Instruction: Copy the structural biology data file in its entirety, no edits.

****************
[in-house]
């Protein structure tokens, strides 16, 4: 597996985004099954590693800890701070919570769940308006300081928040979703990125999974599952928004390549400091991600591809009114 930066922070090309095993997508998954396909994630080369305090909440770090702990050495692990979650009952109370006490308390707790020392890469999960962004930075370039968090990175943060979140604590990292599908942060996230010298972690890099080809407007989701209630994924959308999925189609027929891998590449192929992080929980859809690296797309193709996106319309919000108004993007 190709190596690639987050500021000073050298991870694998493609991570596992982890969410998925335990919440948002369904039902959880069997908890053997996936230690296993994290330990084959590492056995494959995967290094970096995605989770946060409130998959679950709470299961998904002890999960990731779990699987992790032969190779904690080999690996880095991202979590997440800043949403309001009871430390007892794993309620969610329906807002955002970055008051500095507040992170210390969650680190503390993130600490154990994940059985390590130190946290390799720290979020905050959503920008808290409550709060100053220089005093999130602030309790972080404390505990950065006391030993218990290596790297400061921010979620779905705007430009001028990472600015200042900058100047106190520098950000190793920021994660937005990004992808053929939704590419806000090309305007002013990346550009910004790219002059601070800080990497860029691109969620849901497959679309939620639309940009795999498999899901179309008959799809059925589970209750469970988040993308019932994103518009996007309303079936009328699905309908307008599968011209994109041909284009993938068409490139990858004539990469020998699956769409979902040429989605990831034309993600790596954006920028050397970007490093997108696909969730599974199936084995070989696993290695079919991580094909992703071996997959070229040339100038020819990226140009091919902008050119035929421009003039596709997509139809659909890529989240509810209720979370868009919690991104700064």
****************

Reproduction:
[in-house]
């Protein structure tokens, strides 16, 4: 597996985004099954590693800890701070919570769940308006300081928040979703990125999974599952928004390549400091991600591809009114 930066922070090309095993997508998954396909994630080369305090909440770090702990050495692990979650009952109370006490308390707790020392890469999960962004930075370039968090990175943060979140604590990292599908942060996230010298972690890099080809407007989701209630994924959308999925189609027929891998590449192929992080929980859809690296797309193709996106319309919000108004993007 190709190596690639987050500021000073050298991870694998493609991570596992982890969410998925335990919440948002369904039902959880069997908890053997996936230690296993994290330990084959590492056995494959995967290094970096995605989770946060409130998959679950709470299961998904002890999960990731779990699987992790032969190779904690080999690996880095991202979590997440800043949403309001009871430390007892794993309620969610329906807002955002970055008051500095507040992170210390969650680190503390993130600490154990994940059985390590130190946290390799720290979020905050959503920008808290409550709060100053220089005093999130602030309790972080404390505990950065006391030993218990290596790297400061921010979620779905705007430009001028990472600015200042900058100047106190520098950000190793920021994660937005990004992808053929939704590419806000090309305007002013990346550009910004790219002059601070800080990497860029691109969620849901497959679309939620639309940009795999498999899901179309008959799809059925589970209750469970988040993308019932994103518009996007309303079936009328699905309908307008599968011209994109041909284009993938068409490139990858004539990469020998699956769409979902040429989605990831034309993600790596954006920028050397970007490093997108696909969730599974199936084995070989696993290695079919991580094909992703071996997959070229040339100038020819990226140009091919902008050119035929421009003039596709997509139809659909890529989240509810209720979370868009919690991104700064």